The stereotypic acts associated with aggression involve body posturing, gestures and eye contact of intimidation and deference, with individuals having this trait continually competing with each other on a scale of dominance and submission. The trait corresponds to a striving for power over one's environment, hence is one component of human ambition. In a psychiatric connotation the trait may reveal itself in the context of sadism or sadomasochism. The facial complexion is non-sanguine, i.e., tending toward sallowness or pallor in individuals of light skin color. The hallmark of the trait is the well-known mass discharge of the sympathetic nervous system: the "fight or flight" response or the aggressive-vindictive rage. During the expression of this rage, the facial complexion of pallor is accentuated.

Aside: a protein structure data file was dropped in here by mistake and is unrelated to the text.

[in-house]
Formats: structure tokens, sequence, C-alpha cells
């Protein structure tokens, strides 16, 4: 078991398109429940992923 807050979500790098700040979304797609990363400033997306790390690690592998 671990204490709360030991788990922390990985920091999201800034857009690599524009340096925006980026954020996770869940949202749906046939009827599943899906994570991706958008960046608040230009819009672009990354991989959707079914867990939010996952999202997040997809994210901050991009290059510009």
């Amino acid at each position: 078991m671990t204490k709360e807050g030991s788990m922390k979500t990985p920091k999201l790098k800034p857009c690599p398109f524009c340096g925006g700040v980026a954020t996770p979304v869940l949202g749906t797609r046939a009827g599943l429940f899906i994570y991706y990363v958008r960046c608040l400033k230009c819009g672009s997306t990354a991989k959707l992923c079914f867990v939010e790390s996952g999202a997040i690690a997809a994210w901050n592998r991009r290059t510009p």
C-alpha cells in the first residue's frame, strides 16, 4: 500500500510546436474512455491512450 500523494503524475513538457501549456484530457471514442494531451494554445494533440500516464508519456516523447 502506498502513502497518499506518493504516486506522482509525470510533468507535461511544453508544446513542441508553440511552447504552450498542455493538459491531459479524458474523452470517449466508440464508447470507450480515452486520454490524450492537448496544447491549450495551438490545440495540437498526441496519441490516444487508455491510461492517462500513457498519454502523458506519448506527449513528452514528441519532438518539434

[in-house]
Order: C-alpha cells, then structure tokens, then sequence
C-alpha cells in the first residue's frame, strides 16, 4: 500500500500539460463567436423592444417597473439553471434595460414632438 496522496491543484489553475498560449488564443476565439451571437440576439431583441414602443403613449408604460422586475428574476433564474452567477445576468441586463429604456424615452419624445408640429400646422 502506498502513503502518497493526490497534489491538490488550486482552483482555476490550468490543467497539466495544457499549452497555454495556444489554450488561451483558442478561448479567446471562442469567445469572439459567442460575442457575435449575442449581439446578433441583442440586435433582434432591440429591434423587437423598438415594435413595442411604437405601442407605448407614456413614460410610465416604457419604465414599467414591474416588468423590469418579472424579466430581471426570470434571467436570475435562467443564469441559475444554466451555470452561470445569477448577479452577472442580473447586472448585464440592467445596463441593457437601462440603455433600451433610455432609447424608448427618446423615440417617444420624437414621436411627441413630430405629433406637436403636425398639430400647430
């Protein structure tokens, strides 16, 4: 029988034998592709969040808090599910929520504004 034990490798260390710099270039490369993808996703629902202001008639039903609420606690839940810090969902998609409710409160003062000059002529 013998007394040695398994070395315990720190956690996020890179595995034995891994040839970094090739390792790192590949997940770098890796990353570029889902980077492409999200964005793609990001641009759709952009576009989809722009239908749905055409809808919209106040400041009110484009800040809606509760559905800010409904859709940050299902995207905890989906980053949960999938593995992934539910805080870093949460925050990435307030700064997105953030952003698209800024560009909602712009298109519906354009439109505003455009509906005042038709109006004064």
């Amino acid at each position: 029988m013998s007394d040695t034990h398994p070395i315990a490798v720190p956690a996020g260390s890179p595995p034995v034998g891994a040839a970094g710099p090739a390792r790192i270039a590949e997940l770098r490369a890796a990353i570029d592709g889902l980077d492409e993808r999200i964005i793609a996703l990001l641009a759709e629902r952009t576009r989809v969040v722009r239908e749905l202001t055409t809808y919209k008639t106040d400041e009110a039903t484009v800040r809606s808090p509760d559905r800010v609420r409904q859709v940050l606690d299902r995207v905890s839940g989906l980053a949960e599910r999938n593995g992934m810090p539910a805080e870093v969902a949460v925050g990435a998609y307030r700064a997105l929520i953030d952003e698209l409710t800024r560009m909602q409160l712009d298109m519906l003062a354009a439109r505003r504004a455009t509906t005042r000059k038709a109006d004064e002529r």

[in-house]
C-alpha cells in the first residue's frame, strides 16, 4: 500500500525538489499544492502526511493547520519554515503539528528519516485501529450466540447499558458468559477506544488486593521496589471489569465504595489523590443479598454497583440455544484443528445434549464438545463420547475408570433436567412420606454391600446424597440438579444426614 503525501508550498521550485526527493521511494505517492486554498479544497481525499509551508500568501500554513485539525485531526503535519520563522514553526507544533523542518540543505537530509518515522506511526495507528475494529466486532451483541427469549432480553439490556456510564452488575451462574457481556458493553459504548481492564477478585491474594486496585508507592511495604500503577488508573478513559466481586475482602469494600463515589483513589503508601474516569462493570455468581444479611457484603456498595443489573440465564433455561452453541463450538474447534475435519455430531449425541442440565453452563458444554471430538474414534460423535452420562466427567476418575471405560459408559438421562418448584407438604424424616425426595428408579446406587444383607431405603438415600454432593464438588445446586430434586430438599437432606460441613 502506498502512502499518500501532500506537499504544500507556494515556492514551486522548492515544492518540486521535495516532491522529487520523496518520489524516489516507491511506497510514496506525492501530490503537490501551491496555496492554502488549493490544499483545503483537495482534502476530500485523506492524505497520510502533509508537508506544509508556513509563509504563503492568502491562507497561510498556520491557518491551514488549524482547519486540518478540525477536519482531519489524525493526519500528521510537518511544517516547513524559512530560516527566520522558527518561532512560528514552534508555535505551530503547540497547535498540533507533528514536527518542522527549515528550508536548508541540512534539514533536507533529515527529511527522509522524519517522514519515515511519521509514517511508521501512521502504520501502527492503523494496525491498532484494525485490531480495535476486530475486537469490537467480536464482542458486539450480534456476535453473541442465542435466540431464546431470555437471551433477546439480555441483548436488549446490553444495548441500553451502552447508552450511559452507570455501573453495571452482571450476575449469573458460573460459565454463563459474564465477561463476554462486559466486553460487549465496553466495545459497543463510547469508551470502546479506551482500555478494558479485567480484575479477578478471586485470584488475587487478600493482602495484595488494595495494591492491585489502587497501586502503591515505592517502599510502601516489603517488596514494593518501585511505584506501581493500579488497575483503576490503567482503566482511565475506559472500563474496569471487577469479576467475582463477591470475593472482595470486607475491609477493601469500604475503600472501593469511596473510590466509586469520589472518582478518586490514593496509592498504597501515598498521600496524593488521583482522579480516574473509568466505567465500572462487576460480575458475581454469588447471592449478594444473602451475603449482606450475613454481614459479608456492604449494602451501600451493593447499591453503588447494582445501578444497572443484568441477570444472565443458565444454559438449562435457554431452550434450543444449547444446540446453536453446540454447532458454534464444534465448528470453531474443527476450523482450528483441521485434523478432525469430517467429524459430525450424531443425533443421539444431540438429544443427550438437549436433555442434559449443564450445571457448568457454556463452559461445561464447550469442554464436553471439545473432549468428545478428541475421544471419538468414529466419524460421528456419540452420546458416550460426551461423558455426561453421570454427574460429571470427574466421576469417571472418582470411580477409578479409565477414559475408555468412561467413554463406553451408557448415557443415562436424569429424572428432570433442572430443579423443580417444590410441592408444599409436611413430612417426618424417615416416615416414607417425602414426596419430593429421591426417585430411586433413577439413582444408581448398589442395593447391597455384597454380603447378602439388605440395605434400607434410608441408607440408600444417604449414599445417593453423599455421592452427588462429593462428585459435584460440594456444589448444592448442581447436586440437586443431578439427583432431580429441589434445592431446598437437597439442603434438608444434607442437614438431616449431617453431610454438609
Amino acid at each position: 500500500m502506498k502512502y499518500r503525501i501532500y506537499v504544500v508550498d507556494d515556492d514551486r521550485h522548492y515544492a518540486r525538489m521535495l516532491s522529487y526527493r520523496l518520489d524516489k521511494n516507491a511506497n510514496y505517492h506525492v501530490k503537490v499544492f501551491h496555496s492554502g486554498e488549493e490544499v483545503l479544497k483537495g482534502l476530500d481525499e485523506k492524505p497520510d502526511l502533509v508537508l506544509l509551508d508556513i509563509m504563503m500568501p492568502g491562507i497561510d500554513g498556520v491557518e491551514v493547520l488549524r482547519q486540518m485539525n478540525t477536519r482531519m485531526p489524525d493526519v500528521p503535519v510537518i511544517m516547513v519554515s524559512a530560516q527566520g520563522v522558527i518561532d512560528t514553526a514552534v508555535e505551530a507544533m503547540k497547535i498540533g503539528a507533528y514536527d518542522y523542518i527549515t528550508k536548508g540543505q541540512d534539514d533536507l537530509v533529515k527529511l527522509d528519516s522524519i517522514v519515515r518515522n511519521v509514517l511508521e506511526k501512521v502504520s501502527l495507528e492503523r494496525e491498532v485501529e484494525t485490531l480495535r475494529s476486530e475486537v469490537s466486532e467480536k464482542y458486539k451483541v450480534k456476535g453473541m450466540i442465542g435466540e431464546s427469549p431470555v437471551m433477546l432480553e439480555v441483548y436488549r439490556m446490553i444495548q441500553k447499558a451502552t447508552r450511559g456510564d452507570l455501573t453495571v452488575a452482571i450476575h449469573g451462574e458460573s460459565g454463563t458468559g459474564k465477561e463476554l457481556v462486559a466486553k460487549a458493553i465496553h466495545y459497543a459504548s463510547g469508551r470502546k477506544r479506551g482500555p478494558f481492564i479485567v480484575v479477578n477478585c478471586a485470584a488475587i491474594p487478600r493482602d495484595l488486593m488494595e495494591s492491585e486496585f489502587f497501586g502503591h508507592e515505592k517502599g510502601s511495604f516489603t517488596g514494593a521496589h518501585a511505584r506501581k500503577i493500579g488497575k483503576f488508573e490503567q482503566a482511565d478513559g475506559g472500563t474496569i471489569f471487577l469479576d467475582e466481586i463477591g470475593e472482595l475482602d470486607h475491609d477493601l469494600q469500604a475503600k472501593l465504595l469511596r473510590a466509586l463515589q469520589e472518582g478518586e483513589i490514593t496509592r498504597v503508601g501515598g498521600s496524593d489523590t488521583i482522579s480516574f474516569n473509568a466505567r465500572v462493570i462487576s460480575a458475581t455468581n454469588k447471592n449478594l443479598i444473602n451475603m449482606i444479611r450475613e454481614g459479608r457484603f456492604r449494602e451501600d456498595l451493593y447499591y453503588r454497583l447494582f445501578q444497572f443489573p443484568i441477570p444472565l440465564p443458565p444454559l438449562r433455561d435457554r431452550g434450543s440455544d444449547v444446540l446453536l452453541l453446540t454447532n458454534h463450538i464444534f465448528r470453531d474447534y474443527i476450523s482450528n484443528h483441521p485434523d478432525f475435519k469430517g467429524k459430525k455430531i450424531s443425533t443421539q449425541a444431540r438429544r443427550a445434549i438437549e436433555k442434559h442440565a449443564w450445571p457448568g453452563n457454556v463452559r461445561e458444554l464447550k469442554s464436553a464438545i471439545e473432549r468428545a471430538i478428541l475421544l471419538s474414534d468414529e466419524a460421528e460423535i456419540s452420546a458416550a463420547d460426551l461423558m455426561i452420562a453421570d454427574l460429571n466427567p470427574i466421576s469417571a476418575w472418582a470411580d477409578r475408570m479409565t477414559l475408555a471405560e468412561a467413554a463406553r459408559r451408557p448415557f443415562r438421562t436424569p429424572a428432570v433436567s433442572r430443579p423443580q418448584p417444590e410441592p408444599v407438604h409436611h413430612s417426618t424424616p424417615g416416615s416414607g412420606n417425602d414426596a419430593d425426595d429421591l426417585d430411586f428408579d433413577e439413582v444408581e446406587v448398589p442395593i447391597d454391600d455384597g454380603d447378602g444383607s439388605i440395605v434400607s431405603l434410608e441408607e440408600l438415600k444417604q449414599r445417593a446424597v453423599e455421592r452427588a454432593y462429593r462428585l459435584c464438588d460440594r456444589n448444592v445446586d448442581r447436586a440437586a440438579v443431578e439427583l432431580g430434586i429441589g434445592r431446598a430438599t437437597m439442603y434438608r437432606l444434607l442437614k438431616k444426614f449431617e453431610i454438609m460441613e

The stereotypic acts associated with the trait of narcissism include flaunting body posturing, expansive arm gestures, bowing, colorful self-adornment, and a natural attraction to the limelight of personal recognition. Individuals of the N type are competitive but non-aggressive in their strivings for recognition. The trait corresponds to a striving for glory in one's environment, hence is the second main component of human ambition. In a psychiatric connotation the unbridled trait of narcissism may reveal itself in the context of vanity, exhibitionism, and messianism. An associated innate facial expression is the radiant gingival smile of recognition (broadly exposing gums and teeth). The facial complexion tends toward blood red or ruddy in individuals of light skin color. Hallmarks of the trait include blushing, flushing, and a mass discharge of the parasympathetic nervous system: the narcissistic rage of defense and withdrawal. During the expression of this rage the normally sanguine complexion becomes even more florid.